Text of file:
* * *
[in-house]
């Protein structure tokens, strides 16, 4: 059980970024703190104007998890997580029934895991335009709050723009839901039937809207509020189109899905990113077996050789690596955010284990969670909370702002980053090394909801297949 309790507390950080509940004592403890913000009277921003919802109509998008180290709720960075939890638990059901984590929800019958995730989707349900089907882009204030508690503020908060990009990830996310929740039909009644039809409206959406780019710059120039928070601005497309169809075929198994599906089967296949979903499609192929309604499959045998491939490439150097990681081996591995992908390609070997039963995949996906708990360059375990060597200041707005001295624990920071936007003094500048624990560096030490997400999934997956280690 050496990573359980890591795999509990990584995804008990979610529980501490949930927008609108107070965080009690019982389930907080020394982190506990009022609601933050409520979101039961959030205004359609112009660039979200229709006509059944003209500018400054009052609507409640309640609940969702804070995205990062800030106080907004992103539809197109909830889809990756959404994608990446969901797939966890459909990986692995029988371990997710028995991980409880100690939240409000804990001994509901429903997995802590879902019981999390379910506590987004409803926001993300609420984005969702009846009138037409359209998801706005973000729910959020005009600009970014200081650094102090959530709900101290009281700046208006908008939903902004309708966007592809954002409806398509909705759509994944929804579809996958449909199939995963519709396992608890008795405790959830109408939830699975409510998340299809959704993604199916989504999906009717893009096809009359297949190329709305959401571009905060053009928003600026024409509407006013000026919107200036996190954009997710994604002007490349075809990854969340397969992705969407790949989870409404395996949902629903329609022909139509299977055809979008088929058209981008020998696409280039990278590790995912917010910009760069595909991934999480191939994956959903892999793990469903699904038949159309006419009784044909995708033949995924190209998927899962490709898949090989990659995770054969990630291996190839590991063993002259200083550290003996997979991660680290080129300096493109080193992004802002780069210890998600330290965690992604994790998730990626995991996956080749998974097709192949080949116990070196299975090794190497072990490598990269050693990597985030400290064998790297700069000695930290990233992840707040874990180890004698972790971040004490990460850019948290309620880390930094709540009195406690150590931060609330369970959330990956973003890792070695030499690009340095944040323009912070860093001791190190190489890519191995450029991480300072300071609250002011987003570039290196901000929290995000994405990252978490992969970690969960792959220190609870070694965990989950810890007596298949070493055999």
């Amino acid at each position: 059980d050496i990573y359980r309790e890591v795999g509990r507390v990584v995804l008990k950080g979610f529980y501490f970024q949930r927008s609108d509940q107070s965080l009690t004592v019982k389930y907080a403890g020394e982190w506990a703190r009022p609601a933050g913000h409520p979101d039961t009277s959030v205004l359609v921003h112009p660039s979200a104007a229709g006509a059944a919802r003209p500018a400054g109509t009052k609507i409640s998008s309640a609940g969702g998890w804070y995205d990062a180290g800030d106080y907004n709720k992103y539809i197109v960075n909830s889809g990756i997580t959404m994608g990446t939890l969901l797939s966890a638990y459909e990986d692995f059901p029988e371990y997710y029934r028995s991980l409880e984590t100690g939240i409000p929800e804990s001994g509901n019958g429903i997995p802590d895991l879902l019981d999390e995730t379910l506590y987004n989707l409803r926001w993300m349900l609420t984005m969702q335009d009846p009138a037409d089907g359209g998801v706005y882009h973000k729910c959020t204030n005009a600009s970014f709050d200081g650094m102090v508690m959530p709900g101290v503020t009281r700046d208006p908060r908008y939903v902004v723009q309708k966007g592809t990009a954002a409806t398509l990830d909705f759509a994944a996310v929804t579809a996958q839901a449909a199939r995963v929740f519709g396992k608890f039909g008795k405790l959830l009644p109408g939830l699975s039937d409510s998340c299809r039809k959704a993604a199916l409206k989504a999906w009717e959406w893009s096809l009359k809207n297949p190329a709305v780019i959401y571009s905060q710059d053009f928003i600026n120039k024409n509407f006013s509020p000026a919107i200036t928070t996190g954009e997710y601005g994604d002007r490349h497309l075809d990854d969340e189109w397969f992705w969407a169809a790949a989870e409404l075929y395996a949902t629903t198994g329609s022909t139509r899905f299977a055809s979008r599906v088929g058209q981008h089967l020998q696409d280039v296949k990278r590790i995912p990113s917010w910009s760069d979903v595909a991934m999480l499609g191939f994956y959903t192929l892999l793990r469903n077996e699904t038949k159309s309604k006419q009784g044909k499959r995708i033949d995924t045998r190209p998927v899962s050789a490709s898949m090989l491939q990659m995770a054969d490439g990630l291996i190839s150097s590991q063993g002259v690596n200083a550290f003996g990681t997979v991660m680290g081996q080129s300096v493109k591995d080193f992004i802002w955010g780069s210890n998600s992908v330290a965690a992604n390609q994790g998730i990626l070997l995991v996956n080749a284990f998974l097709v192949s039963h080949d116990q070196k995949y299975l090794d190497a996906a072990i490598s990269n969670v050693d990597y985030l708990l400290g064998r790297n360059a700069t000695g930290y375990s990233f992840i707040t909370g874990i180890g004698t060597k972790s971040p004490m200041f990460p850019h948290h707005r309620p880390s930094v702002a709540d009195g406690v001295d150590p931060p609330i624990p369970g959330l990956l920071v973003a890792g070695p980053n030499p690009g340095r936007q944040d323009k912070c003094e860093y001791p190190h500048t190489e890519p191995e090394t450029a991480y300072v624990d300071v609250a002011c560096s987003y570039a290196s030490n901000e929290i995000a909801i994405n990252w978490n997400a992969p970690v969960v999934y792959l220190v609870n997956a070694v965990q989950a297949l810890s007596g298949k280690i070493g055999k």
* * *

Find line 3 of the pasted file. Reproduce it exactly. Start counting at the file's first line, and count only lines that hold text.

């Amino acid at each position: 059980d050496i990573y359980r309790e890591v795999g509990r507390v990584v995804l008990k950080g979610f529980y501490f970024q949930r927008s609108d509940q107070s965080l009690t004592v019982k389930y907080a403890g020394e982190w506990a703190r009022p609601a933050g913000h409520p979101d039961t009277s959030v205004l359609v921003h112009p660039s979200a104007a229709g006509a059944a919802r003209p500018a400054g109509t009052k609507i409640s998008s309640a609940g969702g998890w804070y995205d990062a180290g800030d106080y907004n709720k992103y539809i197109v960075n909830s889809g990756i997580t959404m994608g990446t939890l969901l797939s966890a638990y459909e990986d692995f059901p029988e371990y997710y029934r028995s991980l409880e984590t100690g939240i409000p929800e804990s001994g509901n019958g429903i997995p802590d895991l879902l019981d999390e995730t379910l506590y987004n989707l409803r926001w993300m349900l609420t984005m969702q335009d009846p009138a037409d089907g359209g998801v706005y882009h973000k729910c959020t204030n005009a600009s970014f709050d200081g650094m102090v508690m959530p709900g101290v503020t009281r700046d208006p908060r908008y939903v902004v723009q309708k966007g592809t990009a954002a409806t398509l990830d909705f759509a994944a996310v929804t579809a996958q839901a449909a199939r995963v929740f519709g396992k608890f039909g008795k405790l959830l009644p109408g939830l699975s039937d409510s998340c299809r039809k959704a993604a199916l409206k989504a999906w009717e959406w893009s096809l009359k809207n297949p190329a709305v780019i959401y571009s905060q710059d053009f928003i600026n120039k024409n509407f006013s509020p000026a919107i200036t928070t996190g954009e997710y601005g994604d002007r490349h497309l075809d990854d969340e189109w397969f992705w969407a169809a790949a989870e409404l075929y395996a949902t629903t198994g329609s022909t139509r899905f299977a055809s979008r599906v088929g058209q981008h089967l020998q696409d280039v296949k990278r590790i995912p990113s917010w910009s760069d979903v595909a991934m999480l499609g191939f994956y959903t192929l892999l793990r469903n077996e699904t038949k159309s309604k006419q009784g044909k499959r995708i033949d995924t045998r190209p998927v899962s050789a490709s898949m090989l491939q990659m995770a054969d490439g990630l291996i190839s150097s590991q063993g002259v690596n200083a550290f003996g990681t997979v991660m680290g081996q080129s300096v493109k591995d080193f992004i802002w955010g780069s210890n998600s992908v330290a965690a992604n390609q994790g998730i990626l070997l995991v996956n080749a284990f998974l097709v192949s039963h080949d116990q070196k995949y299975l090794d190497a996906a072990i490598s990269n969670v050693d990597y985030l708990l400290g064998r790297n360059a700069t000695g930290y375990s990233f992840i707040t909370g874990i180890g004698t060597k972790s971040p004490m200041f990460p850019h948290h707005r309620p880390s930094v702002a709540d009195g406690v001295d150590p931060p609330i624990p369970g959330l990956l920071v973003a890792g070695p980053n030499p690009g340095r936007q944040d323009k912070c003094e860093y001791p190190h500048t190489e890519p191995e090394t450029a991480y300072v624990d300071v609250a002011c560096s987003y570039a290196s030490n901000e929290i995000a909801i994405n990252w978490n997400a992969p970690v969960v999934y792959l220190v609870n997956a070694v965990q989950a297949l810890s007596g298949k280690i070493g055999k």